By: Dianne Marie M. De Jesus, MD, and Mark Paul S. Castillo, MD, Emergency Medicine Residents
The Department of Emergency Medicine of Makati Medical Center, in cooperation with the West Virginia State University Department of Emergency Medicine and Philippine College of Emergency Medicine, held an introductory course for the use of point-of-care ultrasound (POCUS) on May 20.
Kristine Robinson, MD, Emergency Ultrasound Fellow of the West Virginia University Department of Emergency Medicine, together with Romulo Babasa III, MD and his team – Drs. Richard Vincent Dimagiba, Cherielynn Dianne Go, and Ma. Karla Aurora Cruz – shared their in-depth knowledge and practical expertise on POCUS.
POCUS is the use of portable ultrasonography at a patient’s bedside for diagnostic and therapeutic purposes.
The topics discussed included the basic skills and fundamental knobology or functionality of controls of emergency ultrasound, FAST (focused assessment sonography for trauma), abdominal aorta, FoCUS (focused cardiac ultrasound), deep vein thrombosis (DVT), lung ultrasound and FEEL (Focused Echocardiography in Emergency Life Support).
To complement the plenary lectures, a hands-on training on eFAST (extended FAST), aorta and lung ultrasound, FoCUS, DVT, and ocular ultrasound capped the entire course.
Gabriel G. Gabriel, MD, Chairman of the Department of Emergency Medicine, spearheaded the organizing committee to make this event possible and successful. The Emergency Medicine consultants and residents were joined by the cardiology fellows and surgical residents. The workshop had 6 working stations with different ultrasound equipment, ranging from the full-scale ultrasound model to the hand-held portable machines. When asked about his feedback on the activity, Dr. Gabriel expressed his utmost satisfaction because the objectives of the activity were met. He hopes that programs like this can be harnessed not only for the continuing medical education of our physicians but ultimately, to upgrade the level of care in the Emergency Department.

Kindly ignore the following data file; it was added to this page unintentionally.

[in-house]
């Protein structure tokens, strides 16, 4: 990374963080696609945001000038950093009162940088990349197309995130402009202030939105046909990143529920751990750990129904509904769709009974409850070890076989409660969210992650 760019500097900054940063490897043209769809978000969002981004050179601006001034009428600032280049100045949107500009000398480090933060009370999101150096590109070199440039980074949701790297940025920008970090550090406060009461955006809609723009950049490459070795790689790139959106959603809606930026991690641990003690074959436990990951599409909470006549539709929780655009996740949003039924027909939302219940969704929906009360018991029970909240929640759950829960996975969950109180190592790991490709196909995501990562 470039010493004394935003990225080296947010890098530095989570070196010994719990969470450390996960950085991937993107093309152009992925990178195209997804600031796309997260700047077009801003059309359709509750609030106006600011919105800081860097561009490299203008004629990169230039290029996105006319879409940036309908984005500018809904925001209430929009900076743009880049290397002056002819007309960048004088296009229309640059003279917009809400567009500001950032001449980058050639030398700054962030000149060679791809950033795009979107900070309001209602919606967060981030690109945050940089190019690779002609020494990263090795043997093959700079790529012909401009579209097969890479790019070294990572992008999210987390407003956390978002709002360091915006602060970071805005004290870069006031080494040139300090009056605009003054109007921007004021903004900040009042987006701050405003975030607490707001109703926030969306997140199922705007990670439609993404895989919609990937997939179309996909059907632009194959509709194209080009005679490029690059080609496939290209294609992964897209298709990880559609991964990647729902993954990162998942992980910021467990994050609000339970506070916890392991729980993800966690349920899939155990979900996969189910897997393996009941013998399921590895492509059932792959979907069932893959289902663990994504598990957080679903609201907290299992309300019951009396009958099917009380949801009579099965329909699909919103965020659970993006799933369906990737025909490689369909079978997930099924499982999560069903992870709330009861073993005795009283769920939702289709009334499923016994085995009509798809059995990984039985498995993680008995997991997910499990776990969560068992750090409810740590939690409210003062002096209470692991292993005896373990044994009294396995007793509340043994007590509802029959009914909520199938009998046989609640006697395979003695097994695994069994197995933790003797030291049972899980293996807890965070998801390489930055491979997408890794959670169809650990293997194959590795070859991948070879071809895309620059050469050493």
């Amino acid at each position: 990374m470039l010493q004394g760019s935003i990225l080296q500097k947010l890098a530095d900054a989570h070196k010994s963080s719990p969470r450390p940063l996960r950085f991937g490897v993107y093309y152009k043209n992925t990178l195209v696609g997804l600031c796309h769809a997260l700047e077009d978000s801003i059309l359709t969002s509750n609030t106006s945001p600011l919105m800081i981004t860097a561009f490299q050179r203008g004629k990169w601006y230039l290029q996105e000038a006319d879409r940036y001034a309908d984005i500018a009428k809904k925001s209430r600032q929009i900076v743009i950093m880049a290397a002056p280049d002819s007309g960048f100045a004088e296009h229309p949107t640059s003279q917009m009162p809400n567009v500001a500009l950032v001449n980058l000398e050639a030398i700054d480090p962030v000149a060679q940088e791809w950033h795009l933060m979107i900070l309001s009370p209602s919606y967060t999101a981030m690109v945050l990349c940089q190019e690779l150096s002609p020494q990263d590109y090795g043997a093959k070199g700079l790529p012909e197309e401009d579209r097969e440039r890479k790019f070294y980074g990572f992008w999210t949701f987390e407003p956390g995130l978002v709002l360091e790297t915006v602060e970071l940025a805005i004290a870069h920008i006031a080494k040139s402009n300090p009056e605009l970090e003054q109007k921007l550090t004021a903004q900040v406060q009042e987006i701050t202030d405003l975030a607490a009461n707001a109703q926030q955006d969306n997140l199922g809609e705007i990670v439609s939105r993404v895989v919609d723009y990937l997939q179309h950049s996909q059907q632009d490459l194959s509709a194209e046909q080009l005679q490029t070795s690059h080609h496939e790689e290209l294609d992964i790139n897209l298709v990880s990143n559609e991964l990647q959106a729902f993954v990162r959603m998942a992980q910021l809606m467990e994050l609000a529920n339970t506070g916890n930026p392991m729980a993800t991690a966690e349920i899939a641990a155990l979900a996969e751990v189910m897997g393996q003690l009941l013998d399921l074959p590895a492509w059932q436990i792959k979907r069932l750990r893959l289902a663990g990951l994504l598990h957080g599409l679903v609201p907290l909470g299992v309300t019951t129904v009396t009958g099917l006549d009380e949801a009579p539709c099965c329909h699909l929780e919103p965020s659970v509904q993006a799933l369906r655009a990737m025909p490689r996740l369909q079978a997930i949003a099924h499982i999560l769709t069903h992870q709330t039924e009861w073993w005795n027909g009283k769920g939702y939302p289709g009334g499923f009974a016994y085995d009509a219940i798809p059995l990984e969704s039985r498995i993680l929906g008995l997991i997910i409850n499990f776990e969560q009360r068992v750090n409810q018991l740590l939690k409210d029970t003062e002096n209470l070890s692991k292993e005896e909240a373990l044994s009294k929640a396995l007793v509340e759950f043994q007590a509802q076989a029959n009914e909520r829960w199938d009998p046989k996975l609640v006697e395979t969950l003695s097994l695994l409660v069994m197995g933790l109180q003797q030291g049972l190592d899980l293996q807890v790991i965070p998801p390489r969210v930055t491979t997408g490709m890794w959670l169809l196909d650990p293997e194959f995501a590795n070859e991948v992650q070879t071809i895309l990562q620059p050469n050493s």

A physician’s pursuit of knowledge is unceasing, especially in this era of ever-escalating medical technology. The ultrasound has been described as an extension of the emergency physician’s senses, a “visual stethoscope”, so to speak. These tools complement one’s skills and experience to help us become better healers and masters of our craft – to save lives. Indeed, the point-of-care ultrasound has proven to be invaluable in the emergency setting, in spelling the difference between life and death.
Point-of-care ultrasound (POCUS) is the use of portable ultrasonography at a patient’s bedside. In this photo, a volunteer is being examined during the workshop.
The Department of Emergency Medicine, in cooperation with the West Virginia State University Department of Emergency Medicine and Philippine College of Emergency Medicine, held an introductory course for the use of point-of-care ultrasound (POCUS) on May 20.